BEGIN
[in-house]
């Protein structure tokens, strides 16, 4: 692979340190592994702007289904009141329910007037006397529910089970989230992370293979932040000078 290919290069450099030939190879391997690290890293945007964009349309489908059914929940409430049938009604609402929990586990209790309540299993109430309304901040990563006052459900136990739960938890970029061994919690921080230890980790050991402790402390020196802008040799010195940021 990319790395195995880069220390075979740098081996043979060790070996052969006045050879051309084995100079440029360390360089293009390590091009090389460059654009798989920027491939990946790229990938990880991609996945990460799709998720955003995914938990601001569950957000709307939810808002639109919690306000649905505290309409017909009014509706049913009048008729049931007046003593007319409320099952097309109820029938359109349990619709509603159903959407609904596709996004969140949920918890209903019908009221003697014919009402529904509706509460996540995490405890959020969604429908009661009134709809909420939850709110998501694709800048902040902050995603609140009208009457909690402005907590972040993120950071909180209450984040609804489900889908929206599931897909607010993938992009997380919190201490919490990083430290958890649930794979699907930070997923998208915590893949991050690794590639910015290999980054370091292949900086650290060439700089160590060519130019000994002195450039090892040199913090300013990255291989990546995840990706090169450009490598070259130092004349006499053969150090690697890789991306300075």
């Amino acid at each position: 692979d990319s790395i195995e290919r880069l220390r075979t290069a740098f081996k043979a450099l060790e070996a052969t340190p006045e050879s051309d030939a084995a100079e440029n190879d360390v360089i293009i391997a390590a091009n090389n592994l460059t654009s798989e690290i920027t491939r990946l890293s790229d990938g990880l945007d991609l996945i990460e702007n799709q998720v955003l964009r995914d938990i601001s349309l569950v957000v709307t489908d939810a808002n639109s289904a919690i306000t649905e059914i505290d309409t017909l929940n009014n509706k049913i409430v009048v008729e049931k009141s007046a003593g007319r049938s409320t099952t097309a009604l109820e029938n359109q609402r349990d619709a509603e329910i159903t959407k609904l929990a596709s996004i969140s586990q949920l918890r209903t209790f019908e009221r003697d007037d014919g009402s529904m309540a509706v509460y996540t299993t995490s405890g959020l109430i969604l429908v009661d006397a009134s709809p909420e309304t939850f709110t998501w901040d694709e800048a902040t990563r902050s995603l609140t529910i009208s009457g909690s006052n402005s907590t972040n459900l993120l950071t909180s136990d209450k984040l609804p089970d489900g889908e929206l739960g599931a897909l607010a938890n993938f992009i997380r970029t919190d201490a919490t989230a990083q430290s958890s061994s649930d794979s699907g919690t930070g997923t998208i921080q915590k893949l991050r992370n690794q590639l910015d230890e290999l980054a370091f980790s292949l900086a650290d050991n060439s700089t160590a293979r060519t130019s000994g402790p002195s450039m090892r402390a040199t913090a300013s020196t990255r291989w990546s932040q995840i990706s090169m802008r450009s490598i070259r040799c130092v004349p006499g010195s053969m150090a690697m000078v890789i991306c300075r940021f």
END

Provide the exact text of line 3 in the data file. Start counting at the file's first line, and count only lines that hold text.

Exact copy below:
């Amino acid at each position: 692979d990319s790395i195995e290919r880069l220390r075979t290069a740098f081996k043979a450099l060790e070996a052969t340190p006045e050879s051309d030939a084995a100079e440029n190879d360390v360089i293009i391997a390590a091009n090389n592994l460059t654009s798989e690290i920027t491939r990946l890293s790229d990938g990880l945007d991609l996945i990460e702007n799709q998720v955003l964009r995914d938990i601001s349309l569950v957000v709307t489908d939810a808002n639109s289904a919690i306000t649905e059914i505290d309409t017909l929940n009014n509706k049913i409430v009048v008729e049931k009141s007046a003593g007319r049938s409320t099952t097309a009604l109820e029938n359109q609402r349990d619709a509603e329910i159903t959407k609904l929990a596709s996004i969140s586990q949920l918890r209903t209790f019908e009221r003697d007037d014919g009402s529904m309540a509706v509460y996540t299993t995490s405890g959020l109430i969604l429908v009661d006397a009134s709809p909420e309304t939850f709110t998501w901040d694709e800048a902040t990563r902050s995603l609140t529910i009208s009457g909690s006052n402005s907590t972040n459900l993120l950071t909180s136990d209450k984040l609804p089970d489900g889908e929206l739960g599931a897909l607010a938890n993938f992009i997380r970029t919190d201490a919490t989230a990083q430290s958890s061994s649930d794979s699907g919690t930070g997923t998208i921080q915590k893949l991050r992370n690794q590639l910015d230890e290999l980054a370091f980790s292949l900086a650290d050991n060439s700089t160590a293979r060519t130019s000994g402790p002195s450039m090892r402390a040199t913090a300013s020196t990255r291989w990546s932040q995840i990706s090169m802008r450009s490598i070259r040799c130092v004349p006499g010195s053969m150090a690697m000078v890789i991306c300075r940021f």